Children's Hospital Colorado

How Does Sleep Impact Athletic Performance?

Teen girl looks at tablet at night in bed.

Teens need about nine to 10 hours of sleep every night, and statistically, many of them don't get it. In fact, half of teenagers report feeling tired all day. Due to their academic and athletic workloads, young athletes may get even less sleep than their peers.

"Sleep is one of the three pillars of health, along with nutrition and exercise says Dan Lepping, athletic trainer at the Sports Medicine Center at Children's Hospital Colorado. "It also triggers a cascade of events that allows our body to recover and become stronger from the stresses that were imposed on it through exercise as well as our daily activities. Any person who wants to be an elite performer needs to focus on getting elite sleep."

Research shows that anywhere from 70% to 89% of teens are not sleeping enough. The Centers for Disease Control and Prevention (CDC) recommends teens get about 9 to10 hours of sleep a night, but many are reporting an average of 7 hours. To help young athletes get a good night's rest — and play their best —Lepping offers five reasons sleep is key to a good game, plus five ways to sleep better.

Five ways sleep impacts athletic performance

Accuracy and reaction times

  • In one study, increased sleep among college men's basketball players improved their free throw and 3-point accuracy by 9% and produced better sprint speed and reaction times.
  • Another study of college women's tennis players showed increased sleep led to better scores in matches and improved serving accuracy from 36% to 42%.
  • Yet another study showed a 17% improvement in reaction times off the start block for swimmers.


  • Decreased sleep makes athletes feel exhausted sooner and increases athletes' perception of the effort it takes to perform.
  • Good sleep improves glucose metabolism, which leads to increased energy and a better mood.

Motor memory and cognitive function

  • Nine to 10 hours of continuous sleep helps with muscle memory. Without it, the sport-specific muscle techniques athletes spend hours training for won't stick as well.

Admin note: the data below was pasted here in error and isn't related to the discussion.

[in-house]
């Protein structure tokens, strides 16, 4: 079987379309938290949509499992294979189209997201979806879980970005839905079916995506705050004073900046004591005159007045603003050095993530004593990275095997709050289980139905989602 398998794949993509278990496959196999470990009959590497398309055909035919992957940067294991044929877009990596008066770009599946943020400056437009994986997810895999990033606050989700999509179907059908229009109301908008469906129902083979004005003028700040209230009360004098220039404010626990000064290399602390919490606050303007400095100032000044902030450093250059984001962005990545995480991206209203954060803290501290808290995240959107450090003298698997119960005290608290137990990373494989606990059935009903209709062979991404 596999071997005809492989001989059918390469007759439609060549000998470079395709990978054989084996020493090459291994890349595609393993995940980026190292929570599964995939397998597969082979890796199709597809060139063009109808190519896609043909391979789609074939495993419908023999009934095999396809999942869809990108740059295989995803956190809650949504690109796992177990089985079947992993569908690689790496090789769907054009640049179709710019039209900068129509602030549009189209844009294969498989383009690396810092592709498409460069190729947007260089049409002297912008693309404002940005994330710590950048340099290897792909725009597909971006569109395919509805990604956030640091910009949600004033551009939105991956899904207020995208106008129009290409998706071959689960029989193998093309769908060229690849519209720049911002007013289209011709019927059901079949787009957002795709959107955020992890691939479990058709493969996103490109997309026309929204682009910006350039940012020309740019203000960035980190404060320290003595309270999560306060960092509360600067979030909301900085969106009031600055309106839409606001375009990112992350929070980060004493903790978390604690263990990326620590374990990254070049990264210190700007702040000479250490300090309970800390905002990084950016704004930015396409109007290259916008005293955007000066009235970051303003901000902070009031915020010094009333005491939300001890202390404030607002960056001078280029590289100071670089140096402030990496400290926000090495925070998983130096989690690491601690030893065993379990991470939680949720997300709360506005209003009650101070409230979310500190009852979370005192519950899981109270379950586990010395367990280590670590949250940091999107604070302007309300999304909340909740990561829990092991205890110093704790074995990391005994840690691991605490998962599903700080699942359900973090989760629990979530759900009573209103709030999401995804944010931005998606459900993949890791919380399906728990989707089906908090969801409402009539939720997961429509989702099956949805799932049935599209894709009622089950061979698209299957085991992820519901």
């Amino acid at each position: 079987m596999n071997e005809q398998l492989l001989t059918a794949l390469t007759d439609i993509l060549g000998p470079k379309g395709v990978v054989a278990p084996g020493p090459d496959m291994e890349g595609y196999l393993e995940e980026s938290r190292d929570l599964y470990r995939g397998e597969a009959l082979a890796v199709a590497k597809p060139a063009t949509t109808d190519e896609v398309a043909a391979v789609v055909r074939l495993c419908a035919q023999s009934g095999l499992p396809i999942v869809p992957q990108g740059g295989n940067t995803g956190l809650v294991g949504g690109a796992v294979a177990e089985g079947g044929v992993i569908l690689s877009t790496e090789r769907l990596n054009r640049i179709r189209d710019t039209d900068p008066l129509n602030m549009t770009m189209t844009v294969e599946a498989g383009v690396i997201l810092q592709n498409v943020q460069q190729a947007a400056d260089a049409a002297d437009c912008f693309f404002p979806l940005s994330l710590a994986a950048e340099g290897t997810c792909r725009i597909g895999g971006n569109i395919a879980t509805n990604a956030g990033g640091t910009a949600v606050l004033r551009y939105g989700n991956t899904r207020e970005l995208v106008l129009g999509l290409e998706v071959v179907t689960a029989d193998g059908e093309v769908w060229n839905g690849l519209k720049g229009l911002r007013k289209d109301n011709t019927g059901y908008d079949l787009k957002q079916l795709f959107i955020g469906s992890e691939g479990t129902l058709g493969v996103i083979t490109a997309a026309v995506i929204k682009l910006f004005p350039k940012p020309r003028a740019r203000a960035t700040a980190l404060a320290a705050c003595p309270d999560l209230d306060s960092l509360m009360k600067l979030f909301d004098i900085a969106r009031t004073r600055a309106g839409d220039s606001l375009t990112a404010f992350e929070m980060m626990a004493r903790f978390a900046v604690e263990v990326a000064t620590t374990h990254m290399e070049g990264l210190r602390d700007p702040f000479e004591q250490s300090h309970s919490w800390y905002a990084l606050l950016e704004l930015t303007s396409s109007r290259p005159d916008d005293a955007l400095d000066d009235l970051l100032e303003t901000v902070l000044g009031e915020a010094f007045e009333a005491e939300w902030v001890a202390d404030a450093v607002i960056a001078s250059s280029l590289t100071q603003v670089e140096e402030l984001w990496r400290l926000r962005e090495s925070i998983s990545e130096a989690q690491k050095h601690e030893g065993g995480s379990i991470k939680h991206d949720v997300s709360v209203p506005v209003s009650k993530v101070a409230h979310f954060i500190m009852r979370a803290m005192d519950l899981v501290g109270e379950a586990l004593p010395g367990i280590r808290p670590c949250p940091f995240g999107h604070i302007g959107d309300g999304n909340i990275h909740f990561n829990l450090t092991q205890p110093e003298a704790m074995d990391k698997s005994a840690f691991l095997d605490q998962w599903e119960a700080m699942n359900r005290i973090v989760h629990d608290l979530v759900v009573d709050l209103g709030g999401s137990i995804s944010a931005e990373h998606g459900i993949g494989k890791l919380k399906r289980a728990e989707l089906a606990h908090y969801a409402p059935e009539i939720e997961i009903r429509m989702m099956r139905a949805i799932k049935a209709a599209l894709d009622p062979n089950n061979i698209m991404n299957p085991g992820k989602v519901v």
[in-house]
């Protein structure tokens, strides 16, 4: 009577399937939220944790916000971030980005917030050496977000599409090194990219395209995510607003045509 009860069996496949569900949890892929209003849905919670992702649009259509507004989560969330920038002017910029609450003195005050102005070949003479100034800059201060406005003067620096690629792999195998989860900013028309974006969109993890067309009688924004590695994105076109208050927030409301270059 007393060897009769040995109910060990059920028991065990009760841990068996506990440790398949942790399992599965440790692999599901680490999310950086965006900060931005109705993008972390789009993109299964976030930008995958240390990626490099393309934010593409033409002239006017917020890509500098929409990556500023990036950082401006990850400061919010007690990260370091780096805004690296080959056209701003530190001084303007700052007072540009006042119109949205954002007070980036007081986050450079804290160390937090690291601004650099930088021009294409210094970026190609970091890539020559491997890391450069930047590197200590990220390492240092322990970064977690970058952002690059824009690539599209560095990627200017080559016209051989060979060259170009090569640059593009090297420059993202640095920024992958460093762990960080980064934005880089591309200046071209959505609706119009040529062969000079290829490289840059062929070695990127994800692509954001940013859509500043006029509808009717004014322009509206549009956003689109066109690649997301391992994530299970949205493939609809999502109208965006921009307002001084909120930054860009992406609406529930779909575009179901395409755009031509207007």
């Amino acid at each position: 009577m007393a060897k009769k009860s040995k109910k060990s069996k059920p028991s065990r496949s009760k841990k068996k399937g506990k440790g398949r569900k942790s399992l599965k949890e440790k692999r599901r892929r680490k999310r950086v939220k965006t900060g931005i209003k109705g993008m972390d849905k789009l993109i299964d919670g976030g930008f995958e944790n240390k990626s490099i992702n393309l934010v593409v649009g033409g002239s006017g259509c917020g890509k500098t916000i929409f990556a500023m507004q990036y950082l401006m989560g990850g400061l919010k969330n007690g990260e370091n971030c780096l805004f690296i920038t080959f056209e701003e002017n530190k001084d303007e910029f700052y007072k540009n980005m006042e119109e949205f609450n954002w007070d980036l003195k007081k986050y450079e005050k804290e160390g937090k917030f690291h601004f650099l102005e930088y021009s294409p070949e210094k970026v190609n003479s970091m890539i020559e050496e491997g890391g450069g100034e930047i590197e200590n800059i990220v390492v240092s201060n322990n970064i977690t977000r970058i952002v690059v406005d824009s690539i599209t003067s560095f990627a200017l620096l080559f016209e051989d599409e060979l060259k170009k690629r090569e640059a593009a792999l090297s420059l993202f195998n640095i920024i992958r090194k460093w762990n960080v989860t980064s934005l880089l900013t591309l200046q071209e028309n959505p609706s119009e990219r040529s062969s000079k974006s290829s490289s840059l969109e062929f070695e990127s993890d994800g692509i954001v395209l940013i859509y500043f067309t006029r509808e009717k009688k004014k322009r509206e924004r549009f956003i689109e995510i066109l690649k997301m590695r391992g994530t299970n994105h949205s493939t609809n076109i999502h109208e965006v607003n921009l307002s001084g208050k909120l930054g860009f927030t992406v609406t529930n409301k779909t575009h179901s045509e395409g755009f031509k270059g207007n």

• Increased sleep results in better reaction times, coordination and split-second decision-making.

Injury risk and recovery

  • Human growth hormone is important for tissue repair, as well as muscle and bone development — and it's only secreted during deep sleep.
  • Cortisol, the "stress hormone," is hard on the body, and sleep decreases it. The result: less frequent illness and faster recovery.

Overall performance

  • Good sleep is important — even for professionals. One sleep study of Major League Baseball players showed significantly better strike zone judgment in well rested players.
  • A similar study measured players' sleepiness and found that, while 72% of well-rested players tested were still playing professionally three years later, only 14% of sleep-deprived players were still in the league.
  • Another study found that sleep deprivation has been shown to decrease time to exhaustion, in terms of athletic performance, by as much as 10% (roughly 37 seconds). Although this study was performed on elite cyclists, Lepping notes it's possible the effect could be even greater on teens.

Five strategies to improve sleep

Good sleep habits

  • Go to bed at the same time and get up at the same time every day.
  • Sleep in a cool, dark, quiet environment. Avoid phones, movies, video games and television an hour before bed. The blue light screens emit slows melatonin production (the hormone that puts you to sleep).
  • Keep technology out of teens’ bedrooms. In one survey, more than one-third of kids and teens reported checking their phones in the middle of the night – interrupting healthy sleep cycles.
  • Do a quiet, relaxing activity for 30 to 60 minutes before bedtime.
  • Caffeine can stay in your system for up to 12 hours, so avoid it after 2 p.m.
  • Avoid nicotine altogether, as it’s an even stronger stimulant than caffeine.

Consistent practice times

  • As much as possible, practice at the same time each day.
  • Coaches should avoid early morning or late evening practices.
  • It's better to skip early morning practice than to lose quality sleep.

Adjustment for travel

  • It's easier to travel east than west due to our natural circadian rhythms.
  • If possible, allow one day for adjustment per time zone crossed.
  • Adjust practice times before travel if possible.

Keeping it natural

  • Avoid prescription sleep medications. They can cause dependence, and there's a lack of good evidence to show they benefit young athletes.
  • There is no good evidence that antihistamines improve sleep and athletic performance, either.
  • Talk to your child's provider before using melatonin as a sleep aid. Experts say that the supplement isn't the best way to promote sleep, but in can be helpful to take for a short time, under certain circumstances.
  • Exposure to natural light for 30 to 40 minutes immediately upon waking is key to realigning our circadian rhythm and fueling a healthy sleep cycle.

Napping as a last resort

  • When a good night's sleep isn't possible, naps can help with sleepiness, though the effect of napping on athletic performance is unclear.
  • Napping is not a good substitute for a good night's sleep. However, parents should also allow their children to sleep in on the weekend as that is their body trying to recoup some of the sleep debt they have acquired during the school week. Often this is unavoidable with the nature of the start times of many of our schools and late practices.
  • Napping for 20 minutes to two hours will typically result in better rest and less post-nap grogginess due to the natural duration of sleep cycles.